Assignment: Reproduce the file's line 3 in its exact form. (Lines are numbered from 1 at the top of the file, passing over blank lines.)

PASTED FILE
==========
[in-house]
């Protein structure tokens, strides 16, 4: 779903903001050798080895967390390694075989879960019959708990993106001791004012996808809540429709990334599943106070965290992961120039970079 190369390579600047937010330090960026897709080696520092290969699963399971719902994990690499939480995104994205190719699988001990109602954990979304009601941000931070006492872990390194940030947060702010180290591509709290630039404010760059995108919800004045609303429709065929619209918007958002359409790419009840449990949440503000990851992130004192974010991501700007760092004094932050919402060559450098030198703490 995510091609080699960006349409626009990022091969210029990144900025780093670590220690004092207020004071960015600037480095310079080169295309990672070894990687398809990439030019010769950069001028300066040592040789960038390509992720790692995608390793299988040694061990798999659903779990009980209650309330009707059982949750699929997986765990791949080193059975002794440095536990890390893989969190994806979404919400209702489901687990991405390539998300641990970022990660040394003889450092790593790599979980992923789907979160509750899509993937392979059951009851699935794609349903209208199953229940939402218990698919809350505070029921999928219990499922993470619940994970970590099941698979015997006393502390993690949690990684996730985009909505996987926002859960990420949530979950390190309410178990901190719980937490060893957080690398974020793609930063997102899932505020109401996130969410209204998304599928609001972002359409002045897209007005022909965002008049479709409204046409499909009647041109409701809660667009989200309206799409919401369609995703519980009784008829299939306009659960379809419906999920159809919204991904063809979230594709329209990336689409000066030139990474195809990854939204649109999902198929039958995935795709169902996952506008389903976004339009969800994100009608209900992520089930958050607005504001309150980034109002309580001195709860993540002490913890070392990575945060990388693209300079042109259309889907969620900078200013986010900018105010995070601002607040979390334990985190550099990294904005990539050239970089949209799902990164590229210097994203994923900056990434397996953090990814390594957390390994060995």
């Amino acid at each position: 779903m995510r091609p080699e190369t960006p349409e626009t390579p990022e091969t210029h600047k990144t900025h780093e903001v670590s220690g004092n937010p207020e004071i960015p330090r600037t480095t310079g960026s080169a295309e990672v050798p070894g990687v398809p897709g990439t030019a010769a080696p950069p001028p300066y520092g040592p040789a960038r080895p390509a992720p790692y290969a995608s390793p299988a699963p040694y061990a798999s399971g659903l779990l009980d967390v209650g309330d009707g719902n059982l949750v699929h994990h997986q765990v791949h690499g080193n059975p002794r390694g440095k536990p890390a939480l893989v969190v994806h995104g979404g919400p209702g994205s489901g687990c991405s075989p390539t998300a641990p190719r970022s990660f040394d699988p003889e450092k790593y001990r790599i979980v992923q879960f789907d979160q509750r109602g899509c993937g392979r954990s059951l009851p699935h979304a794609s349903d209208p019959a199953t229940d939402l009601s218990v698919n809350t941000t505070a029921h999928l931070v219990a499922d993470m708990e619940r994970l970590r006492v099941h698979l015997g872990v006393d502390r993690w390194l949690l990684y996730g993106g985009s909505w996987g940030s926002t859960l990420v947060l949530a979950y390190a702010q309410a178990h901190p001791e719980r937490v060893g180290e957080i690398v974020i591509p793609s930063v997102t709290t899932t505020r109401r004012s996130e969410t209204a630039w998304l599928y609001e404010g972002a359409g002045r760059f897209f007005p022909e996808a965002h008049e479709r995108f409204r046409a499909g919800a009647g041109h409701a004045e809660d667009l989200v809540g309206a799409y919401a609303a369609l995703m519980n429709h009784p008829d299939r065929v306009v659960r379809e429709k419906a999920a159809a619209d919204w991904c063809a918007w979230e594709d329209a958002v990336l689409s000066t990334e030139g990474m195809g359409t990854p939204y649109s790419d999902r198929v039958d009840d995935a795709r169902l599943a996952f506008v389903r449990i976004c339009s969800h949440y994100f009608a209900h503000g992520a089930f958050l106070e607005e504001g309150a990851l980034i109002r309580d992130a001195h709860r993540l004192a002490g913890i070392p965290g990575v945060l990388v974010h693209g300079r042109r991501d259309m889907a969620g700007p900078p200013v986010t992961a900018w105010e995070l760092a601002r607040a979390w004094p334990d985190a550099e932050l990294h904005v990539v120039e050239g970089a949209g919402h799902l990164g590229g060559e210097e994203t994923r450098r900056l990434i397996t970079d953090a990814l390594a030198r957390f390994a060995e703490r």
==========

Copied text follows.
């Amino acid at each position: 779903m995510r091609p080699e190369t960006p349409e626009t390579p990022e091969t210029h600047k990144t900025h780093e903001v670590s220690g004092n937010p207020e004071i960015p330090r600037t480095t310079g960026s080169a295309e990672v050798p070894g990687v398809p897709g990439t030019a010769a080696p950069p001028p300066y520092g040592p040789a960038r080895p390509a992720p790692y290969a995608s390793p299988a699963p040694y061990a798999s399971g659903l779990l009980d967390v209650g309330d009707g719902n059982l949750v699929h994990h997986q765990v791949h690499g080193n059975p002794r390694g440095k536990p890390a939480l893989v969190v994806h995104g979404g919400p209702g994205s489901g687990c991405s075989p390539t998300a641990p190719r970022s990660f040394d699988p003889e450092k790593y001990r790599i979980v992923q879960f789907d979160q509750r109602g899509c993937g392979r954990s059951l009851p699935h979304a794609s349903d209208p019959a199953t229940d939402l009601s218990v698919n809350t941000t505070a029921h999928l931070v219990a499922d993470m708990e619940r994970l970590r006492v099941h698979l015997g872990v006393d502390r993690w390194l949690l990684y996730g993106g985009s909505w996987g940030s926002t859960l990420v947060l949530a979950y390190a702010q309410a178990h901190p001791e719980r937490v060893g180290e957080i690398v974020i591509p793609s930063v997102t709290t899932t505020r109401r004012s996130e969410t209204a630039w998304l599928y609001e404010g972002a359409g002045r760059f897209f007005p022909e996808a965002h008049e479709r995108f409204r046409a499909g919800a009647g041109h409701a004045e809660d667009l989200v809540g309206a799409y919401a609303a369609l995703m519980n429709h009784p008829d299939r065929v306009v659960r379809e429709k419906a999920a159809a619209d919204w991904c063809a918007w979230e594709d329209a958002v990336l689409s000066t990334e030139g990474m195809g359409t990854p939204y649109s790419d999902r198929v039958d009840d995935a795709r169902l599943a996952f506008v389903r449990i976004c339009s969800h949440y994100f009608a209900h503000g992520a089930f958050l106070e607005e504001g309150a990851l980034i109002r309580d992130a001195h709860r993540l004192a002490g913890i070392p965290g990575v945060l990388v974010h693209g300079r042109r991501d259309m889907a969620g700007p900078p200013v986010t992961a900018w105010e995070l760092a601002r607040a979390w004094p334990d985190a550099e932050l990294h904005v990539v120039e050239g970089a949209g919402h799902l990164g590229g060559e210097e994203t994923r450098r900056l990434i397996t970079d953090a990814l390594a030198r957390f390994a060995e703490r």